Luke's Movie Muddle (1916)
Luke's Fatal Flivver (1916)
Luke and the Rural Roughnecks (1916)
Luke, Crystal Gazer (1916)
Luke, the Candy Cut-Up (1916)
Luke, the Gladiator (1916)
Lonesome Luke Lolls in Luxury (1916)
Luke's Double (1916)
Luke's Late Lunchers (1916)
Luke Foils the Villain (1916)
Luke's Lost Lamb (1916)
Luke, Patient Provider (1916)
Lonesome Luke, Circus King (1916)
Luke, the Chauffeur (1916)
Luke Joins the Navy (1916)
Lonesome Luke, Social Gangster (1915)
Giving Them Fits (1915)
Bughouse Bellhops (1915)
Ragtime Snap Shots (1915)
Peculiar Patients' Pranks (1915)
The Common Enemy (1910)
The Wonderful Wizard of Oz (1910)

Producer (Feature Film)

The Fabulous Joe (1947)
Producer
Ducks and Drakes (1921)
Presented By

Cast (Short)

Young Mr. Jazz (1919)
A Jazzed Honeymoon (1919)
Pistols for Breakfast (1919)
Spring Fever (1919)
The Marathon (1919)
A Sammy in Siberia (1919)
Captain Kidd's Kids (1919)
Next Aisle Over (1919)
Just Neighbors (1919)
Ring Up the Curtain (1919)
Pay Your Dues (1919)
The Big Idea (1918)
A Gasoline Wedding (1918)
Take a Chance (1918)
Look Pleasant, Please (1918)
Rainbow Island (1917)
By the Sad Sea Waves (1917)
Pinched (1917)
Lonesome Luke, Messenger (1917)
Move On (1917)
Bashful (1917)
Luke Locates the Loot (1916)

Life Events

1910

First film as actress "The Common Enemy"

1919

Signed by Paramount

1921

Served ten days in jail for speeding

1928

Fired by Paramount

1929

Made first talkie, "Rio Rita"

1936

London stage acting debut

1956

Made last film, "The Lyons in Paris"

1963

Suffered serious stroke

Videos

Movie Clip

Maltese Falcon, The (1931) - Her Name's Wonderly Opening Hollywood’s first pass on Dashiell Hammett’s celebrated novel, Ricardo Cortez as a dandier Sam Spade of San Francisco, Una Merkel as his assistant Effie, eager to introduce a new client with an odd name (Bebe Daniels), Roy Del Ruth directing, in Warner Bros.’ The Maltese Falcon, 1931.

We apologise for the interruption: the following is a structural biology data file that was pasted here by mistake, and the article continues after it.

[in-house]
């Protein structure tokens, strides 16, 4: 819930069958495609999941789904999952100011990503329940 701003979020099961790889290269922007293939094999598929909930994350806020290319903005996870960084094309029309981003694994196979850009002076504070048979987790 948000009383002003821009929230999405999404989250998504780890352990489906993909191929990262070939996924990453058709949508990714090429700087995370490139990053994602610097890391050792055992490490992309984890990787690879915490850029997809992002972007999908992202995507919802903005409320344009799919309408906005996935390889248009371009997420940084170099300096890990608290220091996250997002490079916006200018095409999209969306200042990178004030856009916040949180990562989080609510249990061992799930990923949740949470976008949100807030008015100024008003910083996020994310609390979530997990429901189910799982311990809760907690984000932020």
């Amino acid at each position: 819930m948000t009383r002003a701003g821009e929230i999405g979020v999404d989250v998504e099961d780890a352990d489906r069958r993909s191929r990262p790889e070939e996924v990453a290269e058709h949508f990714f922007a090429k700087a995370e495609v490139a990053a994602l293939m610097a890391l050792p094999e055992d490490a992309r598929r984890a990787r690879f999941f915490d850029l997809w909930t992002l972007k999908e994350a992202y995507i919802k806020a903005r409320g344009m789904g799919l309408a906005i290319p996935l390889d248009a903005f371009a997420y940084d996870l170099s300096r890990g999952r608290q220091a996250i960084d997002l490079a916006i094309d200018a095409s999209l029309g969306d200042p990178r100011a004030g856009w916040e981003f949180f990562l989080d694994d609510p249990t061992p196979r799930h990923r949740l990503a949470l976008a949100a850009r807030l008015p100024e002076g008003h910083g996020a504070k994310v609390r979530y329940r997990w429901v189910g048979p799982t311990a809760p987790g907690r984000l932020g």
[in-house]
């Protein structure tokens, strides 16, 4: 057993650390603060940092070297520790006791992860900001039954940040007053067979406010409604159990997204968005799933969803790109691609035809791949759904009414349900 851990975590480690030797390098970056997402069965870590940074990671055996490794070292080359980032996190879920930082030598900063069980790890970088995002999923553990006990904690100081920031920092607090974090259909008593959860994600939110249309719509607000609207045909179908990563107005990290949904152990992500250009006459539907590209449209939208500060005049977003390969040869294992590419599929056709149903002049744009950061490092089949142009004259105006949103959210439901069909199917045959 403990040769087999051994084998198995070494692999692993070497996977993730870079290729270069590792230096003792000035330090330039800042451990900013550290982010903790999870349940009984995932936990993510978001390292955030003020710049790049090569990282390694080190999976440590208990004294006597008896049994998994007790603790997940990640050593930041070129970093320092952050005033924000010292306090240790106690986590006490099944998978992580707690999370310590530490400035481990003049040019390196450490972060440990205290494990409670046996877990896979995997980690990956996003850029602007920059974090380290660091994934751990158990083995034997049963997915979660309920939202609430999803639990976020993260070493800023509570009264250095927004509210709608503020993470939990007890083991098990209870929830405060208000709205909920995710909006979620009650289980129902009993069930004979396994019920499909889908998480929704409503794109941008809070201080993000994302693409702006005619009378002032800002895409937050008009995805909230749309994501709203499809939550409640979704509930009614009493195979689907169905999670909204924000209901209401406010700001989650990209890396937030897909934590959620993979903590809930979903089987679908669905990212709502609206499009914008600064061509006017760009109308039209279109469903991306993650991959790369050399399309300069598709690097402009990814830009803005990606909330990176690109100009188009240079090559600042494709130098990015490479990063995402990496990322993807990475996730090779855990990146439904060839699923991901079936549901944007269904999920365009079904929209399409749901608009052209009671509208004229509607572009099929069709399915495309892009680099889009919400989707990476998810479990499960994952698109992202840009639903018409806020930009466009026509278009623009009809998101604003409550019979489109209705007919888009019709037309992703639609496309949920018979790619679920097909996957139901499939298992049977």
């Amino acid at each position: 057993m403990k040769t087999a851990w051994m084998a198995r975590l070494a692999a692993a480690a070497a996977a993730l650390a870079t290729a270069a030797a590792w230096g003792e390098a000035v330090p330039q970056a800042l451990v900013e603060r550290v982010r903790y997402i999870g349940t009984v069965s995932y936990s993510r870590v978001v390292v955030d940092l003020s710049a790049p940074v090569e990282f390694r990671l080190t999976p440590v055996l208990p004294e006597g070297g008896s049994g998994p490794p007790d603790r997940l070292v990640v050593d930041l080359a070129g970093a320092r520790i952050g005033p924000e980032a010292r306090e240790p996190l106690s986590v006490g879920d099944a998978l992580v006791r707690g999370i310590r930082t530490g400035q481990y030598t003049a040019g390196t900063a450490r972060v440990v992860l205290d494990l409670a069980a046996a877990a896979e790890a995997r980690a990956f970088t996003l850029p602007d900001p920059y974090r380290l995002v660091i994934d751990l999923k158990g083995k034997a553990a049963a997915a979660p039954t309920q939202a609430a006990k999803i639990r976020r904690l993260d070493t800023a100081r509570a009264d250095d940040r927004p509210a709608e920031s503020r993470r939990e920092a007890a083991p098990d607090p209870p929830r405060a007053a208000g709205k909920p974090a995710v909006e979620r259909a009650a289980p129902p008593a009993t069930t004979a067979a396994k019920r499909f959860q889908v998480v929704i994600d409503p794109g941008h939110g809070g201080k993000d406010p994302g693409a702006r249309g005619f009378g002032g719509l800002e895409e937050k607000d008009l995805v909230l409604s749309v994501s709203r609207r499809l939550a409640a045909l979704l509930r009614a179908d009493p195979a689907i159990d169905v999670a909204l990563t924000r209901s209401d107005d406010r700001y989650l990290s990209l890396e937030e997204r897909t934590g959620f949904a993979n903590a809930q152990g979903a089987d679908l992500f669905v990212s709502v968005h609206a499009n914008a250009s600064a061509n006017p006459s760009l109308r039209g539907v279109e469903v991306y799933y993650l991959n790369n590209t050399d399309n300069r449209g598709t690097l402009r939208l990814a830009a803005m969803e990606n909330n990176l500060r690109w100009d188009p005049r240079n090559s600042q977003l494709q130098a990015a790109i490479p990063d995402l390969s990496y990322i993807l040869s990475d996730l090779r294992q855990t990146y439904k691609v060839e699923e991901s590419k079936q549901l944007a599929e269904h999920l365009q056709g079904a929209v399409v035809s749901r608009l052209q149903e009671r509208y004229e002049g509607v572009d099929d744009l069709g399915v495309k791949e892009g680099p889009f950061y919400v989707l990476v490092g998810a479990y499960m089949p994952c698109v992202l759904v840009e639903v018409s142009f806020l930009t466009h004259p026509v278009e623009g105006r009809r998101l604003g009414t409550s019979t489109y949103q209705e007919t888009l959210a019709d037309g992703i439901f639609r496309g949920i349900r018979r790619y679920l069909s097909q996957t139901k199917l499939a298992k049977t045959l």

Maltese Falcon, The (1931) - Trouble With Your Women Spade (Ricardo Cortez) has new client Ruth (Bebe Daniels) stashed in his pad when his paramour and new widow of his partner Iva Archer (Thelma Todd) arrives in a huff, in Warner Bros.' 1931 version of Dashiell Hammett's The Maltese Falcon.
42nd Street (1933) -- It's The Tight Shoes Guy Kibbee is Dillon the financier, swooning over Broadway diva star Dorothy (Bebe Daniels) at a party in her apartment, Ginger Rogers (as "Anytime Annie") with the best line, in 42nd Street, 1933.
42nd Street (1933) -- Musical Comedy with Dancing! Brilliant Broadway grit, as temperamental director Julian Marsh (Warner Baxter) works his chorus line to collapse, Bebe Daniels as Dorothy with the Harry Warren/Al Dubin song, Guy Kibbee her clownish sugar-daddy and financier, in Warner Bros.' 42nd Street (1933).
Counsellor At Law (1933) - Temporary Embarrassment Lawyer Simon (John Barrymore) in the morning rush of his Manhattan office receives Darwin (Melvyn Douglas) whom he doesn’t know well, but who proceeds to ask for a loan, then flirt with Mrs. Simon (Doris Kenyon) in the lobby, in William Wyler’s Counsellor At Law, 1933.
Counsellor At Law (1933) - If You're Tired Of Living Empathetic lawyer Simon (John Barrymore), with employees (Isabel Jewell as “Bessie,” Bebe Daniels as “Rexy,”), is in a hurry to see ex-defendant Breitstein (John Qualen), for whom he justifiably faked an alibi years earlier, in Counsellor At Law, 1933, directed by William Wyler.
Counsellor At Law (1933) - You And Your Cossacks Lawyer Simon (John Barrymore), in a jam because of an illegal good deed done years before, has little patience for Becker (future prominent director Vincent Sherman), a kid from his old neighborhood, who was beaten and charged by the cops for political speech, in Counsellor At Law, 1933.

Trailer

Companions

Ben Lyon
Husband
Actor. Co-star in "Alias French Gertie"; married from June 14, 1930 until her death.

Bibliography